Bash programming/Conditional statements

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if...elif...else...fi Example[edit]

The following will check the arguments passed and print the first argument.

if [ $# -lt 1 ]; then
    #If fewer than 1 parameter are given, then display an error and exit
    echo "please enter at least one argument value"
    exit
elif [ $# -gt 3 ]; then
    # If more than 3 parameters are given, then display an error and exit  
    echo "Please use 3 or less parameters."
    exit
else
    echo "Here is first argument:"
    echo $1  
fi

This program demonstrates a few things of note. The first is the construction of the if, elif, else ladder. Note that it is terminated by "fi" (if spelled backwards), a command that serves as an "endif" if you will.

Also, this program demonstrates one way to get the number of parameters or arguments passed to the script when it was called. It is common to pass arguments or parameters to scripts as one often does with programs:

./script.sh arg1 "argument two" arg3

This demonstrates passing three arguments to the script, and the variable $# would be set to 3.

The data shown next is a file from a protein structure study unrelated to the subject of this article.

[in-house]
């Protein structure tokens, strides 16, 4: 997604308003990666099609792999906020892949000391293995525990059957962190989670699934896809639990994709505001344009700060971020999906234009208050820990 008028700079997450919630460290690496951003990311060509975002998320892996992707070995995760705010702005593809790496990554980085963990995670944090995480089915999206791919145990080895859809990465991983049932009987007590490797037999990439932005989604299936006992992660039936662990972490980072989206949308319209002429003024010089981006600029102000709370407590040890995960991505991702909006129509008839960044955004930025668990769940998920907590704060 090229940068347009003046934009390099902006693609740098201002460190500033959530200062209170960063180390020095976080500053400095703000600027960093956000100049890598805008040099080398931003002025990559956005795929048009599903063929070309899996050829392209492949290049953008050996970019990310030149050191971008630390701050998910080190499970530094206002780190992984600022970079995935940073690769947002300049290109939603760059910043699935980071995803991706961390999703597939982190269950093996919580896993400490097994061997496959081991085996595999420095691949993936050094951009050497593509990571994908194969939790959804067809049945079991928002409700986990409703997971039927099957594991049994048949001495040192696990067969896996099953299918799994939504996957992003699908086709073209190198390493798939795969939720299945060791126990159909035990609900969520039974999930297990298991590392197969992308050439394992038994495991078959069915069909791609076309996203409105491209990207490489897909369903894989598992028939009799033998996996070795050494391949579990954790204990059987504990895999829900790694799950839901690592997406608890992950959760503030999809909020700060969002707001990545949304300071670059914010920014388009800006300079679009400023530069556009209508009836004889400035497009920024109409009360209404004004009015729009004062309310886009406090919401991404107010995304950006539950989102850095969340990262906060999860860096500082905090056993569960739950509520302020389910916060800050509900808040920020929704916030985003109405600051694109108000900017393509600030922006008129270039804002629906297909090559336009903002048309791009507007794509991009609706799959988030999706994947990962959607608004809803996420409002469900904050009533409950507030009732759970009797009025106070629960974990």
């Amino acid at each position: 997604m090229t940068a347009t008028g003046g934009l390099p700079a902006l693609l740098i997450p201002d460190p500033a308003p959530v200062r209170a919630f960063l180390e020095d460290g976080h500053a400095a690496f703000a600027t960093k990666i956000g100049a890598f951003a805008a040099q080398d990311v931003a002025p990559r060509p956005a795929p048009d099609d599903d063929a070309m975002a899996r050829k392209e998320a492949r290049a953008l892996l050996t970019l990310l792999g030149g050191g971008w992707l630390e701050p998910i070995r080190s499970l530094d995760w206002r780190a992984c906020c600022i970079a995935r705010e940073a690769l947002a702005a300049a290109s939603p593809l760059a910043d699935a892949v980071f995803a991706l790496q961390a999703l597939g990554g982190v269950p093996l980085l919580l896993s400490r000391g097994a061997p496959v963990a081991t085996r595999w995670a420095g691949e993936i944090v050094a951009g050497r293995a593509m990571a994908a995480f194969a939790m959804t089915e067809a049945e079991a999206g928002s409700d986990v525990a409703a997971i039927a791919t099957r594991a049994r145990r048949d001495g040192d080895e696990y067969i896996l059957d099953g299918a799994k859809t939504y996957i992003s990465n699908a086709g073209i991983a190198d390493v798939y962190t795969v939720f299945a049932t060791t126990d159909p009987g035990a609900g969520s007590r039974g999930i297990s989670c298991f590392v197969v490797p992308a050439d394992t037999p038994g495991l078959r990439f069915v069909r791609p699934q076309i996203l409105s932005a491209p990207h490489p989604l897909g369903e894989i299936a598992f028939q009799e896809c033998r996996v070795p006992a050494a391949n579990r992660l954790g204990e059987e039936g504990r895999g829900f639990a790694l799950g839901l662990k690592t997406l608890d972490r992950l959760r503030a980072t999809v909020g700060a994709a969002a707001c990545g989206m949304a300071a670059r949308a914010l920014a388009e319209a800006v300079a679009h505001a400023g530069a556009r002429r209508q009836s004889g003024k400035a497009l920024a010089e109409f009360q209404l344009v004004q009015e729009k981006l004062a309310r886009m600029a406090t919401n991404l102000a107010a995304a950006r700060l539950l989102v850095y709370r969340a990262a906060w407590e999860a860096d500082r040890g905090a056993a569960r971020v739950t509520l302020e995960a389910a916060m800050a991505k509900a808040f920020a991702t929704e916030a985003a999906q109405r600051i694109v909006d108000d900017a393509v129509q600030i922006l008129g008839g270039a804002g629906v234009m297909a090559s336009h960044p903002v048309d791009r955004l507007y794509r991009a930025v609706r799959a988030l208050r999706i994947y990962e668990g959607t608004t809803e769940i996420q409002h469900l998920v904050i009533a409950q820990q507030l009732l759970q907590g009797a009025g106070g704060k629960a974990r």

This script also demonstrates one way to test variables, within the [ ] construct and using the -gt (greater than) operator. Other options include -lt (less than), -ne (not equal to), -ge (greater than or equal to), and many others.

if... check Null variable example[edit]

Both examples are equivalente and check for a null variable:

if [ "$1" = "" ]; then
        echo "Variable $1 is null";
else
        echo "Variable $1 is NOT null";
fi

Note that there must be a space on each side of the brackets, unless there is a non-word-constituent character like ";") [1]

if [ -z "$1" ]; then
        echo "Variable $1 is null";
else
        echo "Variable $1 is NOT null";
fi

Switch Statement[edit]

case ${RETCODE} in
0)
    echo "File moved successfully.";;
1)
    echo "Error: File not found"
2)
    echo "Error: Destination not found"
*)
    echo "Error: Undefined error"
esac

References[edit]